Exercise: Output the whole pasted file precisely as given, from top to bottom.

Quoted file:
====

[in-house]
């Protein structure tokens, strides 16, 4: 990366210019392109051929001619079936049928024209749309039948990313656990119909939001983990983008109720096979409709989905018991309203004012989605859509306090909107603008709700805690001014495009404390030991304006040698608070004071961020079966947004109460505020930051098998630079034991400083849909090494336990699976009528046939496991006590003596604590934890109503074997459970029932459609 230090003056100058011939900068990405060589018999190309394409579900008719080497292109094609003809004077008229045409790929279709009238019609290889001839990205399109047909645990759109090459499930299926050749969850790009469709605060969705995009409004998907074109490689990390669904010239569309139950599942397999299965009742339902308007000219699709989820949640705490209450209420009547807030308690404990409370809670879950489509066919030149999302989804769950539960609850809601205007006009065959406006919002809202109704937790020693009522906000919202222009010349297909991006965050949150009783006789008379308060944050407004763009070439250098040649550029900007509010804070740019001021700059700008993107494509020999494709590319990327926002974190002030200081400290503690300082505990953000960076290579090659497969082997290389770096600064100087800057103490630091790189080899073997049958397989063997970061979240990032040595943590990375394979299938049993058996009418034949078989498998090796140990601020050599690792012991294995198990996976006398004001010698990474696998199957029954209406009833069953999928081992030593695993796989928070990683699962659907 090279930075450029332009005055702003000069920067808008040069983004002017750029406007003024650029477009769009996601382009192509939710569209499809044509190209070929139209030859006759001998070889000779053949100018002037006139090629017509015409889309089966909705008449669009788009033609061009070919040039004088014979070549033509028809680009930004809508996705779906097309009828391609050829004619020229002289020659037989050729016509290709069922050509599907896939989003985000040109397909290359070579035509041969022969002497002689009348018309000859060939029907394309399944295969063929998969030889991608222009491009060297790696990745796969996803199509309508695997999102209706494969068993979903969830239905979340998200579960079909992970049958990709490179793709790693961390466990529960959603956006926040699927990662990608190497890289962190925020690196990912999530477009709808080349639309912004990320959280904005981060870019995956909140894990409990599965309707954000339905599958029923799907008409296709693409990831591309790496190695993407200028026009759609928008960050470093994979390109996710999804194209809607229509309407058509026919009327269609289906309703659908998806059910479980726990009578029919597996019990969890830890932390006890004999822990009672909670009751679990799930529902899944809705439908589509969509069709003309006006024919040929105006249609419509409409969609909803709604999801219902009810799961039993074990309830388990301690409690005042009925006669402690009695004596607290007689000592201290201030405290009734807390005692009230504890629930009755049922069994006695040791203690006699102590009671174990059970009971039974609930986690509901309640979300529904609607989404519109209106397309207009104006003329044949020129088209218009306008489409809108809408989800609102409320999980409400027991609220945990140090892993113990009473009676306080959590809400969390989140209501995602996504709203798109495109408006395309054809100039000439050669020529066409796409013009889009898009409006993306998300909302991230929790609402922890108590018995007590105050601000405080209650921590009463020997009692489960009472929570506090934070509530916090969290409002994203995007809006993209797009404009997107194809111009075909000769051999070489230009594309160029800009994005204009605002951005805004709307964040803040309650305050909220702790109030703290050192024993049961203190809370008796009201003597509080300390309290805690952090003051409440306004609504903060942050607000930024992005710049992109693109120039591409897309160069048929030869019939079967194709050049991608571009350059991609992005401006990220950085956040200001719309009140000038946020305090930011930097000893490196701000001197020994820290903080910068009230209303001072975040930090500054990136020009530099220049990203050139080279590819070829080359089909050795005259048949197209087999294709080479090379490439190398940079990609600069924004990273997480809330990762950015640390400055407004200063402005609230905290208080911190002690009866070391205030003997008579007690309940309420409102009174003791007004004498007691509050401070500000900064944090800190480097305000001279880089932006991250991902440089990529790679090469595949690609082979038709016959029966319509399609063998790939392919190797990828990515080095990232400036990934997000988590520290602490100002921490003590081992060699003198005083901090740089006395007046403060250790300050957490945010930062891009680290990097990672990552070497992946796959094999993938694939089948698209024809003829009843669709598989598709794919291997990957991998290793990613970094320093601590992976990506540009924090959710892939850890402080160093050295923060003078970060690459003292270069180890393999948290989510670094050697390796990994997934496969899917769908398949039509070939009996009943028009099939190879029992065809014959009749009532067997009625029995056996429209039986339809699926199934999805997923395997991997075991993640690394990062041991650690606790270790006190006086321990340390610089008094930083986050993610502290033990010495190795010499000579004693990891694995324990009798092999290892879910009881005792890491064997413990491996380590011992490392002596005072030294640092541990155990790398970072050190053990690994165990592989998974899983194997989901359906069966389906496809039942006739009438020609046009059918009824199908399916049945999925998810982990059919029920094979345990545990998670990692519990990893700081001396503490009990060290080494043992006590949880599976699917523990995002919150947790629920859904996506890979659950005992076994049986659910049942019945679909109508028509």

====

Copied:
[in-house]
């Protein structure tokens, strides 16, 4: 990366210019392109051929001619079936049928024209749309039948990313656990119909939001983990983008109720096979409709989905018991309203004012989605859509306090909107603008709700805690001014495009404390030991304006040698608070004071961020079966947004109460505020930051098998630079034991400083849909090494336990699976009528046939496991006590003596604590934890109503074997459970029932459609 230090003056100058011939900068990405060589018999190309394409579900008719080497292109094609003809004077008229045409790929279709009238019609290889001839990205399109047909645990759109090459499930299926050749969850790009469709605060969705995009409004998907074109490689990390669904010239569309139950599942397999299965009742339902308007000219699709989820949640705490209450209420009547807030308690404990409370809670879950489509066919030149999302989804769950539960609850809601205007006009065959406006919002809202109704937790020693009522906000919202222009010349297909991006965050949150009783006789008379308060944050407004763009070439250098040649550029900007509010804070740019001021700059700008993107494509020999494709590319990327926002974190002030200081400290503690300082505990953000960076290579090659497969082997290389770096600064100087800057103490630091790189080899073997049958397989063997970061979240990032040595943590990375394979299938049993058996009418034949078989498998090796140990601020050599690792012991294995198990996976006398004001010698990474696998199957029954209406009833069953999928081992030593695993796989928070990683699962659907 090279930075450029332009005055702003000069920067808008040069983004002017750029406007003024650029477009769009996601382009192509939710569209499809044509190209070929139209030859006759001998070889000779053949100018002037006139090629017509015409889309089966909705008449669009788009033609061009070919040039004088014979070549033509028809680009930004809508996705779906097309009828391609050829004619020229002289020659037989050729016509290709069922050509599907896939989003985000040109397909290359070579035509041969022969002497002689009348018309000859060939029907394309399944295969063929998969030889991608222009491009060297790696990745796969996803199509309508695997999102209706494969068993979903969830239905979340998200579960079909992970049958990709490179793709790693961390466990529960959603956006926040699927990662990608190497890289962190925020690196990912999530477009709808080349639309912004990320959280904005981060870019995956909140894990409990599965309707954000339905599958029923799907008409296709693409990831591309790496190695993407200028026009759609928008960050470093994979390109996710999804194209809607229509309407058509026919009327269609289906309703659908998806059910479980726990009578029919597996019990969890830890932390006890004999822990009672909670009751679990799930529902899944809705439908589509969509069709003309006006024919040929105006249609419509409409969609909803709604999801219902009810799961039993074990309830388990301690409690005042009925006669402690009695004596607290007689000592201290201030405290009734807390005692009230504890629930009755049922069994006695040791203690006699102590009671174990059970009971039974609930986690509901309640979300529904609607989404519109209106397309207009104006003329044949020129088209218009306008489409809108809408989800609102409320999980409400027991609220945990140090892993113990009473009676306080959590809400969390989140209501995602996504709203798109495109408006395309054809100039000439050669020529066409796409013009889009898009409006993306998300909302991230929790609402922890108590018995007590105050601000405080209650921590009463020997009692489960009472929570506090934070509530916090969290409002994203995007809006993209797009404009997107194809111009075909000769051999070489230009594309160029800009994005204009605002951005805004709307964040803040309650305050909220702790109030703290050192024993049961203190809370008796009201003597509080300390309290805690952090003051409440306004609504903060942050607000930024992005710049992109693109120039591409897309160069048929030869019939079967194709050049991608571009350059991609992005401006990220950085956040200001719309009140000038946020305090930011930097000893490196701000001197020994820290903080910068009230209303001072975040930090500054990136020009530099220049990203050139080279590819070829080359089909050795005259048949197209087999294709080479090379490439190398940079990609600069924004990273997480809330990762950015640390400055407004200063402005609230905290208080911190002690009866070391205030003997008579007690309940309420409102009174003791007004004498007691509050401070500000900064944090800190480097305000001279880089932006991250991902440089990529790679090469595949690609082979038709016959029966319509399609063998790939392919190797990828990515080095990232400036990934997000988590520290602490100002921490003590081992060699003198005083901090740089006395007046403060250790300050957490945010930062891009680290990097990672990552070497992946796959094999993938694939089948698209024809003829009843669709598989598709794919291997990957991998290793990613970094320093601590992976990506540009924090959710892939850890402080160093050295923060003078970060690459003292270069180890393999948290989510670094050697390796990994997934496969899917769908398949039509070939009996009943028009099939190879029992065809014959009749009532067997009625029995056996429209039986339809699926199934999805997923395997991997075991993640690394990062041991650690606790270790006190006086321990340390610089008094930083986050993610502290033990010495190795010499000579004693990891694995324990009798092999290892879910009881005792890491064997413990491996380590011992490392002596005072030294640092541990155990790398970072050190053990690994165990592989998974899983194997989901359906069966389906496809039942006739009438020609046009059918009824199908399916049945999925998810982990059919029920094979345990545990998670990692519990990893700081001396503490009990060290080494043992006590949880599976699917523990995002919150947790629920859904996506890979659950005992076994049986659910049942019945679909109508028509």